Reboot Britain: an introduction
Collaborative technologies, which many of us every day to create, share and discuss information, have brought about a profound change in the way we organise and go about our everyday lives. These cheap, ubiquitous technologies have changed the way products and commercial services are delivered and social needs are met.
No longer need we be the passive recipients of a service that has been created for us, because by making it easy for people to create, share and collaborate with others, we now have the opportunity to shape the services we receive.
This will have a significant impact on our public services and the way in which they are delivered, because the application of technology has moved from making routine, mundane tasks easier to strengthening human relationships and enhancing how some services are delivered.
Yet, until now, the public sector has largely resisted this trend. Although you can go online to pay bills such as council tax, make your views known or access a wide range of public data, little has been done to understand how these technologies could support or transform high cost, high anxiety service areas, such as: patients with mental health needs; young people not in education, employment or training; individuals who are disabled or have mobility problems; offenders; families in chronic crisis; and vulnerable children and adults.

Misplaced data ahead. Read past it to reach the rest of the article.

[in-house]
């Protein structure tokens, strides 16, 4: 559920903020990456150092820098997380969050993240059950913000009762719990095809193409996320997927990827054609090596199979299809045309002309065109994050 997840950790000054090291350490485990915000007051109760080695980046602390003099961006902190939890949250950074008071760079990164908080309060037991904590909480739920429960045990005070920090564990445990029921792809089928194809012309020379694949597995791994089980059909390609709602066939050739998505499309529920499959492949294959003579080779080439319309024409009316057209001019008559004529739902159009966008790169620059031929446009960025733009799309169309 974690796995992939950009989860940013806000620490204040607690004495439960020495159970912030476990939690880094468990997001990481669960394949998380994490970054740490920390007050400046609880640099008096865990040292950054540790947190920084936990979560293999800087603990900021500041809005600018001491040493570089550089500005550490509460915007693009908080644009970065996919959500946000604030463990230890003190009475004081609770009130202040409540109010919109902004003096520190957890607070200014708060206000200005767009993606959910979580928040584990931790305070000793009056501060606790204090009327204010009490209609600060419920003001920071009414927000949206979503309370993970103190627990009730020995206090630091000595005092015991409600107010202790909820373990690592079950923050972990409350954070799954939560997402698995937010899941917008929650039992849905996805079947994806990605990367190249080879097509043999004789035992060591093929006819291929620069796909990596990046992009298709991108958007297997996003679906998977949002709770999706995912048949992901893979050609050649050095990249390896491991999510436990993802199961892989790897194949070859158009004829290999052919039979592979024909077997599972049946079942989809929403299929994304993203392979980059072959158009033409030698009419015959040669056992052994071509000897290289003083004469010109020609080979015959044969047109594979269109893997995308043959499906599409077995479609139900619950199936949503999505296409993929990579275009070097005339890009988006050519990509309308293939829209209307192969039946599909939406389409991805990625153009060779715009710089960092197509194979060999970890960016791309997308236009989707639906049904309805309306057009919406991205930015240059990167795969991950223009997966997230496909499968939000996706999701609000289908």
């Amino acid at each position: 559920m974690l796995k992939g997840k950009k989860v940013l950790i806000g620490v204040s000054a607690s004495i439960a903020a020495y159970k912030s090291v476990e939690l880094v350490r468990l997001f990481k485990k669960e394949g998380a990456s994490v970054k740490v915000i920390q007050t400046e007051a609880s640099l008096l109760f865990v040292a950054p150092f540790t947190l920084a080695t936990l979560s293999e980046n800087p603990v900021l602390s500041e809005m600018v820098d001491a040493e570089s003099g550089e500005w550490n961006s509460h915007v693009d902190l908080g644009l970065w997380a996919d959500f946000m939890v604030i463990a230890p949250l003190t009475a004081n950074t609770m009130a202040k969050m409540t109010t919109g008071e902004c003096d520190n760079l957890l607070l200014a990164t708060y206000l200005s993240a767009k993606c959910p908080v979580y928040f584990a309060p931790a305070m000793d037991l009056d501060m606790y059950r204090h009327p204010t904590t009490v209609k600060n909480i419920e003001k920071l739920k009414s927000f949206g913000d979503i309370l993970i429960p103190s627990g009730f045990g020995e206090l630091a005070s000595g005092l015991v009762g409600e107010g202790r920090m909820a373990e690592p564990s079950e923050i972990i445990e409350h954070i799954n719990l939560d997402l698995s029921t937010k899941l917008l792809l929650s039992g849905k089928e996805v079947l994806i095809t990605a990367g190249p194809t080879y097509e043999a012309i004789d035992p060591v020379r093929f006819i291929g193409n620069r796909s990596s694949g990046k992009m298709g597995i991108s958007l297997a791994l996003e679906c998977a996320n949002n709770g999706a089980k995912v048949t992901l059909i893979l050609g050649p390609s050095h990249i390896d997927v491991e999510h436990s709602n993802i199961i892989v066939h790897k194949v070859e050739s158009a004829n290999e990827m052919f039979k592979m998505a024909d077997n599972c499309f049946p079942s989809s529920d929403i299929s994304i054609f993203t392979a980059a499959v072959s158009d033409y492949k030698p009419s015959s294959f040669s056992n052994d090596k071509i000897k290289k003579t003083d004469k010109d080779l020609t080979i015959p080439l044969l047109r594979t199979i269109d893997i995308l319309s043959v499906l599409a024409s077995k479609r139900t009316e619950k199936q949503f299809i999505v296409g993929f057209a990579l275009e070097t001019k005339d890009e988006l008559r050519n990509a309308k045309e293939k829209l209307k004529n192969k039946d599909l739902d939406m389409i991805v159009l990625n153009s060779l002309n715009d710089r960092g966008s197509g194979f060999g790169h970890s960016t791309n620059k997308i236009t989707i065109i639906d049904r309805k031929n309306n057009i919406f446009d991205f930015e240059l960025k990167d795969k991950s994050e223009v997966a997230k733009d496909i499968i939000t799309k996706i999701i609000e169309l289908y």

Through Reboot Britain, we have sought to test and understand whether collaborative technologies and the principles and behaviours that surround them can change the way public services are delivered to achieve better outcomes, using fewer resources.
Some of the successful early stage prototypes that we supported, such as Buddy, Patchwork and Future You, are starting to scale across the country. These projects illustrate how digital collaborative technologies have the potential to deliver financial savings for public services and achieve improved outcomes for the people that use them.
These platforms, plus the others we have supported, make it easier for citizens and service users to do more for themselves: staff time is used more productively, and the new insights they open up can be used to improve the coordination and effectiveness of service interventions.
Developing and building these tools is relatively easy; successfully implementing them in a frontline service environment, however, is a significant challenge and it is clear this is a space that public service professionals need help negotiating.
In this series of blogs, we will outline a number of the challenges that are frequently encountered when applying collaborative technologies in a public service context. As we will show, those willing to embrace this change and take advantage of the new tools and ways of working they offer, open up the possibility of achieving transformative outcomes for service recipients and providers.